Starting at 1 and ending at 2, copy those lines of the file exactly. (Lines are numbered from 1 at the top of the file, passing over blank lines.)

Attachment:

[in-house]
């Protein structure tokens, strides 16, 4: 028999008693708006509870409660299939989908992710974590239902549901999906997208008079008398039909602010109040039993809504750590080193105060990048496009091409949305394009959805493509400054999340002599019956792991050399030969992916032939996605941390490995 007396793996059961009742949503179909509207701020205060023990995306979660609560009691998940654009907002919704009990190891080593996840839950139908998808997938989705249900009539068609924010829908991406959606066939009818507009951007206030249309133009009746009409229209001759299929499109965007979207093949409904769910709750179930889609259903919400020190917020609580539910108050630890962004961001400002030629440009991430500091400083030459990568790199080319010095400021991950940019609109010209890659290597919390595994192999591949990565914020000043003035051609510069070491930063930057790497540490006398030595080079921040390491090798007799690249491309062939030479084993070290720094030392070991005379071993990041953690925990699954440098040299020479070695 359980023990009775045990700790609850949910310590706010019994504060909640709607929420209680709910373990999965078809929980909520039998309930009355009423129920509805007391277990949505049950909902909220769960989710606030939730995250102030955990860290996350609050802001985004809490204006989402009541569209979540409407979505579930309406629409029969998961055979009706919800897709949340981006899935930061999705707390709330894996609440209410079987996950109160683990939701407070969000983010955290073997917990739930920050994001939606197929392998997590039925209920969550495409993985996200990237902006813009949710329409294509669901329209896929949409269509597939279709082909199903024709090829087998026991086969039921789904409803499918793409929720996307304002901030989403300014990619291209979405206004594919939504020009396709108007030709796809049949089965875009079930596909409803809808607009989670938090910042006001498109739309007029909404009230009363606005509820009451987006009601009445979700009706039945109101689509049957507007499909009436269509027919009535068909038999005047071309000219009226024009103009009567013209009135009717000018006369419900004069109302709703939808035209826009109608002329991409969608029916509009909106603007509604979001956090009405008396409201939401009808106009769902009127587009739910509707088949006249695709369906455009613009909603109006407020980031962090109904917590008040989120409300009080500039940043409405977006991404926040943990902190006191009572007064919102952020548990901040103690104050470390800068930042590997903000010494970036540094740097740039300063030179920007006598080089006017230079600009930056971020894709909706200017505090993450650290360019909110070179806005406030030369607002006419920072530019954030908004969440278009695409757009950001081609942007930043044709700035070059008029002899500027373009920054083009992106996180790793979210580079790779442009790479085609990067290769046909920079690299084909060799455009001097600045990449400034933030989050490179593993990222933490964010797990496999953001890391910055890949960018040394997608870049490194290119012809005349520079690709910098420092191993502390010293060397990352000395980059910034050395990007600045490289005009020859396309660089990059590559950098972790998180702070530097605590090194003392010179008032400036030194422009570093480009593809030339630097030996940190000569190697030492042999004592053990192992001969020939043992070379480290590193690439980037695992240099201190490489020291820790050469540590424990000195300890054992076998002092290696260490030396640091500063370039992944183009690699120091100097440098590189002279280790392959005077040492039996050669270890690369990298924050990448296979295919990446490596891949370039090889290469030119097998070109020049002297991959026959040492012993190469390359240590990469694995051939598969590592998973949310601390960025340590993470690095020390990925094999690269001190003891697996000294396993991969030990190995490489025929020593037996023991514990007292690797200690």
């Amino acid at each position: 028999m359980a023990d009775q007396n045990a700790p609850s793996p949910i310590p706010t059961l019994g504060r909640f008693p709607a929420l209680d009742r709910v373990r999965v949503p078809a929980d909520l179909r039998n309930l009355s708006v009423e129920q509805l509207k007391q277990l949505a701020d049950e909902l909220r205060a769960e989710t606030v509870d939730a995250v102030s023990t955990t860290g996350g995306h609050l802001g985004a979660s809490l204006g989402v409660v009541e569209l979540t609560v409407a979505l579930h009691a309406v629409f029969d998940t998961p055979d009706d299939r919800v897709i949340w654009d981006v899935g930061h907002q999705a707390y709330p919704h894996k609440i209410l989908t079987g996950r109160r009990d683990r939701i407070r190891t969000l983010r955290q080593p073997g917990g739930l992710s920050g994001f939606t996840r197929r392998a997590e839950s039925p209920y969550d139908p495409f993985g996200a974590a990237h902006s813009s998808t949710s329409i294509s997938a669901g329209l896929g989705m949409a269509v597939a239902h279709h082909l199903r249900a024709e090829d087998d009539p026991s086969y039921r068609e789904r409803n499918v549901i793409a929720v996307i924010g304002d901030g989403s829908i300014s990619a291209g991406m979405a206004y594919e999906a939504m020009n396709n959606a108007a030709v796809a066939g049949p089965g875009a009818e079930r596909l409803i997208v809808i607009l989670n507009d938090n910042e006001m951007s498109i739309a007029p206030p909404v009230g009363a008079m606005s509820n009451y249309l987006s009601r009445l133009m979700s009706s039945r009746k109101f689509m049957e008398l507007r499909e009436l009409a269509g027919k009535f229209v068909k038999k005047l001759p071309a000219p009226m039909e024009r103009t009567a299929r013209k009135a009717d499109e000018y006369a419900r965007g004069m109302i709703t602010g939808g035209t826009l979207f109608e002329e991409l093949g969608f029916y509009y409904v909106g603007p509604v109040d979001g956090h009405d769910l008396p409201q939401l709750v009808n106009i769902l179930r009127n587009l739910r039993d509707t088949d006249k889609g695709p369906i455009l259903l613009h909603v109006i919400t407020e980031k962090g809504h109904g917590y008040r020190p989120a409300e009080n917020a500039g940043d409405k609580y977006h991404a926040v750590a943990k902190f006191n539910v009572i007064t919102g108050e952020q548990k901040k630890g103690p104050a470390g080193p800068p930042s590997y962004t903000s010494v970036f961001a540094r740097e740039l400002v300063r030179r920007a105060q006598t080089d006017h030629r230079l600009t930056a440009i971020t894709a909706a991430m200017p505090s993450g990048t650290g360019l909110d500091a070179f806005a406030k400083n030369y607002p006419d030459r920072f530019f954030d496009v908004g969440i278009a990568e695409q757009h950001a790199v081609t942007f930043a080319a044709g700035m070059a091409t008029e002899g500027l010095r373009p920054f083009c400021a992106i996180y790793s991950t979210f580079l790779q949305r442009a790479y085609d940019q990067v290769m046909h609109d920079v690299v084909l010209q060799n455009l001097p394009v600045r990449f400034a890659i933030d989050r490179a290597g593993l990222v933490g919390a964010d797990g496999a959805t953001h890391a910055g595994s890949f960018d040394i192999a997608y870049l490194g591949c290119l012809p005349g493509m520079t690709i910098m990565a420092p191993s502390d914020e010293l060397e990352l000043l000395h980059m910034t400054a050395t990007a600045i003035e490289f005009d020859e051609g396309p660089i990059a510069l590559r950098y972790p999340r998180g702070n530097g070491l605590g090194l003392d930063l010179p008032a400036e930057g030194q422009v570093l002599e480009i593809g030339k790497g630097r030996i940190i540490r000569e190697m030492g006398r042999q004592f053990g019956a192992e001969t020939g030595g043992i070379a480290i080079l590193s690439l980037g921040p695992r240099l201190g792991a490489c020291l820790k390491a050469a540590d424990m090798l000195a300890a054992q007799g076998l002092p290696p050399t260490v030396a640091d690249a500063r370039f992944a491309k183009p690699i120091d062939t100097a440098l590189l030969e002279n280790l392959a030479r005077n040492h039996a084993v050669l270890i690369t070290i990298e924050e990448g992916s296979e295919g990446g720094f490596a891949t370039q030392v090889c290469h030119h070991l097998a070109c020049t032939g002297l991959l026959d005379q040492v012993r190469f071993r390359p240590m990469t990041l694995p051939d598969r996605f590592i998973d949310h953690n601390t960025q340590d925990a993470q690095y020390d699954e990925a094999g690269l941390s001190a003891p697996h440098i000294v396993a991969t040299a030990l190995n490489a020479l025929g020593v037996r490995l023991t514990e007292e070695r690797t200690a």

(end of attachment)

[in-house]
């Protein structure tokens, strides 16, 4: 028999008693708006509870409660299939989908992710974590239902549901999906997208008079008398039909602010109040039993809504750590080193105060990048496009091409949305394009959805493509400054999340002599019956792991050399030969992916032939996605941390490995 007396793996059961009742949503179909509207701020205060023990995306979660609560009691998940654009907002919704009990190891080593996840839950139908998808997938989705249900009539068609924010829908991406959606066939009818507009951007206030249309133009009746009409229209001759299929499109965007979207093949409904769910709750179930889609259903919400020190917020609580539910108050630890962004961001400002030629440009991430500091400083030459990568790199080319010095400021991950940019609109010209890659290597919390595994192999591949990565914020000043003035051609510069070491930063930057790497540490006398030595080079921040390491090798007799690249491309062939030479084993070290720094030392070991005379071993990041953690925990699954440098040299020479070695 359980023990009775045990700790609850949910310590706010019994504060909640709607929420209680709910373990999965078809929980909520039998309930009355009423129920509805007391277990949505049950909902909220769960989710606030939730995250102030955990860290996350609050802001985004809490204006989402009541569209979540409407979505579930309406629409029969998961055979009706919800897709949340981006899935930061999705707390709330894996609440209410079987996950109160683990939701407070969000983010955290073997917990739930920050994001939606197929392998997590039925209920969550495409993985996200990237902006813009949710329409294509669901329209896929949409269509597939279709082909199903024709090829087998026991086969039921789904409803499918793409929720996307304002901030989403300014990619291209979405206004594919939504020009396709108007030709796809049949089965875009079930596909409803809808607009989670938090910042006001498109739309007029909404009230009363606005509820009451987006009601009445979700009706039945109101689509049957507007499909009436269509027919009535068909038999005047071309000219009226024009103009009567013209009135009717000018006369419900004069109302709703939808035209826009109608002329991409969608029916509009909106603007509604979001956090009405008396409201939401009808106009769902009127587009739910509707088949006249695709369906455009613009909603109006407020980031962090109904917590008040989120409300009080500039940043409405977006991404926040943990902190006191009572007064919102952020548990901040103690104050470390800068930042590997903000010494970036540094740097740039300063030179920007006598080089006017230079600009930056971020894709909706200017505090993450650290360019909110070179806005406030030369607002006419920072530019954030908004969440278009695409757009950001081609942007930043044709700035070059008029002899500027373009920054083009992106996180790793979210580079790779442009790479085609990067290769046909920079690299084909060799455009001097600045990449400034933030989050490179593993990222933490964010797990496999953001890391910055890949960018040394997608870049490194290119012809005349520079690709910098420092191993502390010293060397990352000395980059910034050395990007600045490289005009020859396309660089990059590559950098972790998180702070530097605590090194003392010179008032400036030194422009570093480009593809030339630097030996940190000569190697030492042999004592053990192992001969020939043992070379480290590193690439980037695992240099201190490489020291820790050469540590424990000195300890054992076998002092290696260490030396640091500063370039992944183009690699120091100097440098590189002279280790392959005077040492039996050669270890690369990298924050990448296979295919990446490596891949370039090889290469030119097998070109020049002297991959026959040492012993190469390359240590990469694995051939598969590592998973949310601390960025340590993470690095020390990925094999690269001190003891697996000294396993991969030990190995490489025929020593037996023991514990007292690797200690």